Earlier this week I wrote about the increase in the Federal Minimum Wage which recently took effect. The minimum wage increase from $5.10 to $5.85, and will increase by $0.70 on July 24 of each of the next two years, capping out at $7.25 in 2009.
A fellow personal finance blogger, Eric, from Freedom or Security: What’s it to You?, wrote a ‘devil’s advocate’ piece about how the raise in the minimum wage is not good and left a comment on my blog. Like me, Eric is a veteran of the USAF. He recently began his blog, so I thought so I thought I would mention it here, and have give him a good natured response to the comment (post?) he left on my blog. 😉
A minimum wage is like putting pressure on a wound that needs medical attention.
The Argument: Increases in Minimum Wages Means Higher Prices
While this might sound like an argument FOR minimum wage, it is not. Prices increase for three particular reasons. 1. Inflation, which is the de-valuing of your dollar. Cause: The Federal Reserve printing money and Bank Loans (through fractional reserve banking). 2. All else constant, demand for a good or service increases caused by any number of reasons. 3. All else constant, supply for a good or service decreases again caused by any number of reasons. Price increases are not caused by minimum wage increases.
Next Argument: Increased Minimum Wage Helps the Poorest
While this might be true in a fantasy world, it doesn’t apply here. As a matter of truth, it does exactly the opposite. The majority of those working minimum wage jobs are people whose incomes supplement the main household income. (e.g. high school student) These people are not at the bottom of the wealth totem pole.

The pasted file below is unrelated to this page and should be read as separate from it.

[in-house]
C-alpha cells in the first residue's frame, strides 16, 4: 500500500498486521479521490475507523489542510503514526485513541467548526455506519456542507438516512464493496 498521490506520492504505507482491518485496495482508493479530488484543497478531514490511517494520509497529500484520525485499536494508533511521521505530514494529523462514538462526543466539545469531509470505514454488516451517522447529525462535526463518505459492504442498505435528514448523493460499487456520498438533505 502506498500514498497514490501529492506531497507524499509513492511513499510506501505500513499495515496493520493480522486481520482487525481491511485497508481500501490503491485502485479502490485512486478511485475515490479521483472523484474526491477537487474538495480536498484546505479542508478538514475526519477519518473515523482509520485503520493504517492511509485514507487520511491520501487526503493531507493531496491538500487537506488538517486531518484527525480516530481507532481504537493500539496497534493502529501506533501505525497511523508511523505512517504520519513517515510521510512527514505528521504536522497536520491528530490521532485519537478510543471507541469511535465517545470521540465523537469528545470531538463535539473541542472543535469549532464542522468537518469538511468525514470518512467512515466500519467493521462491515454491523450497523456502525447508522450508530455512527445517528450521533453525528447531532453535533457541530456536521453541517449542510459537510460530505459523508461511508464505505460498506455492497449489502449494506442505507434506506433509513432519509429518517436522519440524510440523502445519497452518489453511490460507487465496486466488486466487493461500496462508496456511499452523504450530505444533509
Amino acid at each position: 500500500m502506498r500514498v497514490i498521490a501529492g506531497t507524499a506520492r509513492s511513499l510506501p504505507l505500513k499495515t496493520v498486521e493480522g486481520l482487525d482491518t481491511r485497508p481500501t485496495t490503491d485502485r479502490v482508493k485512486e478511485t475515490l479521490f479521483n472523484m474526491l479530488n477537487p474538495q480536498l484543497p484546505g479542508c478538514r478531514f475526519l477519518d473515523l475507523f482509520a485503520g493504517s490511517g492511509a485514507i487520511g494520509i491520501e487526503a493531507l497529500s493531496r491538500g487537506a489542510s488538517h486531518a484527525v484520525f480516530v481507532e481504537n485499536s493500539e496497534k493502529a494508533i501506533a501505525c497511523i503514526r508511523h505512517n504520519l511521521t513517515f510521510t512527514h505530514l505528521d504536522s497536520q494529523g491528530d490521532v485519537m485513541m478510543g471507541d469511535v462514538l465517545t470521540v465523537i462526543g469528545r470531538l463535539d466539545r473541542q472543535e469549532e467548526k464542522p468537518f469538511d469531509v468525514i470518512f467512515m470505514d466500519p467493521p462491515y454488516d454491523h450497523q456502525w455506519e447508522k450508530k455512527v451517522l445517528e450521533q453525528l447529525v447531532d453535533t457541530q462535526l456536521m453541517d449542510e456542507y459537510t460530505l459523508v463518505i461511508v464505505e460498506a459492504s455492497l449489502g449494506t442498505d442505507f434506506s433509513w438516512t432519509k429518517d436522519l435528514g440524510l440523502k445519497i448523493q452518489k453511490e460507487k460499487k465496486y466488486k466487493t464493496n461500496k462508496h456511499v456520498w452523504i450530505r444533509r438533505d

After a minimum wage increase, the cost of unskilled labor increases. This is just an effective price floor. Basic economics shows that any price floor above equilibrium price causes a surplus. In this case, a surplus of labor also known as unemployment. Hopefully this new minimum wage will have a minimal impact on unemployment because of the complementary tax breaks to businesses.
It doesn’t make sense for the government to do this. What it earns from possibly higher tax revenues, it pays out through unemployment benefits and tax breaks to businesses. Heaven forbid there should be a net loss to the government. The best way to help the poor is to stop the fractional reserve banking system and stop printing new money(easier said than done, I know).
This was a long response to my fact based article in support of the increase in the Federal Minimum Wage, and I decided it deserved a good response. So Eric, here is my response to you:
The reasons you listed are based on your studies of economics principles. I do not have the background you have, so I will not attempt to argue these economic principles. In my opinion, your statements open up more questions than they do give answers.
To answer your arguments: